Why Public Relations is Important to Sport Management
There was once a time when it was believed by most people that athletes did not need public relations. Athletes should let their actions on the field, the court, the ice, or wherever speak for them.
That was before everything a person did was filmed by a smart phone and put on the internet. People make mistakes. Imagine what the press could have seen, and what the public would have learned, if there were video cameras following Babe Ruth, Mickey Mantle, or Johnny Unitas around all day. In the 21st Century, athletes are asked questions about the sports they play, but they are also asked to comment on controversial political topics, or social issues, and nearly any answer will make a portion of society unhappy. Often, someone else has to step in to help fix the perceived problems. That is what professionals in sport management do.
Before Damage Is Done
There are rumors that a recent inductee into the baseball hall of fame was not the friendly, childlike person he acted like while he played the game. Teammates and coaches could receive blistering put-downs if they did not measure up to his expectations. But, when he played the game, this athlete smiled often and played with childlike abandon that fans and the press loved him. His reputation was stellar.
Meanwhile, a contemporary of this player was noted–in the press and among fans– for putting himself first. He played for many teams, and although he was a great player, no one seemed to like him. His teammates, and there were many, did not like him. The press did not like him.
The difference between these two players and the public perception of them is that one had a better handle on public relations and knew how to control the dialog about him, and the other player did not have help keeping negative stories under control.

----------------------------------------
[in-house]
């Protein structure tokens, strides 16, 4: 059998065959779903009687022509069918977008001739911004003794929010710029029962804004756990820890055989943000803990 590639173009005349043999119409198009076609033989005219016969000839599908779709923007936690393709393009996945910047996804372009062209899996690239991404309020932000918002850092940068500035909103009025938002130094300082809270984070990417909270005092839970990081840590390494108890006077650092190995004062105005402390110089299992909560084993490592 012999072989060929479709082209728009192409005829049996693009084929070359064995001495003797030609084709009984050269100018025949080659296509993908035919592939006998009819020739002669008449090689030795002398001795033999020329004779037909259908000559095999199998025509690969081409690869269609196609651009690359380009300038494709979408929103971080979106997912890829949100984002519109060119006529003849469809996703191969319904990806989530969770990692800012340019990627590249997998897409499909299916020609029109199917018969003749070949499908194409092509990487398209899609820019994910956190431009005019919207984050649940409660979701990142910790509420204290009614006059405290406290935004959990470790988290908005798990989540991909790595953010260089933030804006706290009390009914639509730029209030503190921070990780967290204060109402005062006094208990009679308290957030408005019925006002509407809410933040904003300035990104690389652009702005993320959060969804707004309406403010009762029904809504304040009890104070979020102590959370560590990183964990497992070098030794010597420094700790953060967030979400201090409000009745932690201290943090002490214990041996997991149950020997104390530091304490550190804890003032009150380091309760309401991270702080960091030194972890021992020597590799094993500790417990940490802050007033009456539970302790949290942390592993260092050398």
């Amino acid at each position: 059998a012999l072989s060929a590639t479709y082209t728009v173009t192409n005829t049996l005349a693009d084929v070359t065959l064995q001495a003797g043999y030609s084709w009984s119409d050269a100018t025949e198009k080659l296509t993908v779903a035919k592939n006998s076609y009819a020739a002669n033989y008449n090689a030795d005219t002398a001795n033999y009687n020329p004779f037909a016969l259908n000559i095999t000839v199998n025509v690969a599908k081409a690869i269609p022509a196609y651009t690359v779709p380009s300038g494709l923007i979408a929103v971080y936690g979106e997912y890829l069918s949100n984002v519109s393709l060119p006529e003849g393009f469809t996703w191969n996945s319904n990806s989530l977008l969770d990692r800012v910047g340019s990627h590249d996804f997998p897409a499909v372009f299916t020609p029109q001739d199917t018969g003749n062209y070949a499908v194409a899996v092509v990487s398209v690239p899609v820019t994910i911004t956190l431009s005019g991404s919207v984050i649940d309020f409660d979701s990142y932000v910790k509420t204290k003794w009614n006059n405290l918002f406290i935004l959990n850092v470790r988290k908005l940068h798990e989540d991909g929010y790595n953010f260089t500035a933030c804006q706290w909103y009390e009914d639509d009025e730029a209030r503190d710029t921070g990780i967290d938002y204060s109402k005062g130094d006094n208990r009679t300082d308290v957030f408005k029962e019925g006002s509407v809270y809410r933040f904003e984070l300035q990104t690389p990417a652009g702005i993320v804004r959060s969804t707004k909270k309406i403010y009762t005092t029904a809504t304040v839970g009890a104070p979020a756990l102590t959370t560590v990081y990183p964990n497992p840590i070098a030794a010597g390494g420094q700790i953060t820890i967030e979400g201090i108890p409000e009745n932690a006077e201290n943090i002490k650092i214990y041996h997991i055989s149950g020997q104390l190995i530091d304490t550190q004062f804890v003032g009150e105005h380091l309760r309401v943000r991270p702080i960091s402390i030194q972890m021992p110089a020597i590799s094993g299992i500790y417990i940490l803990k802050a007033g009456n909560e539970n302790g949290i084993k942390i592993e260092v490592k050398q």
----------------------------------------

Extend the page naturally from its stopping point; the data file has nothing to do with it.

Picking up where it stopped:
After the Damage Is Done
There have been several scandals recently that top players have had to contend with. In the instances in which these scandals were handled well, those players were able to regain the respect and love of their fans. The below might reflect a good rulebook for handling these types of situations:
● Don’t deflect what happened.
● Don’t dismiss it as though the indiscretion doesn’t matter.
● Don’t denounce the accuser(s).
● Just be honest, even when admitting errors.
● If you apologize, do it fast and make it complete, people will be more likely to forgive you. People want to forgive their heroes.
● You need to control the agenda.
● Play your best.
This is just a small list of things recent players have done to take control of personal PR crises. The strategies certainly don’t end there.
If you’re interested in Public Relations and sports, learn more about what opportunities could await you by visiting Adelphi University online.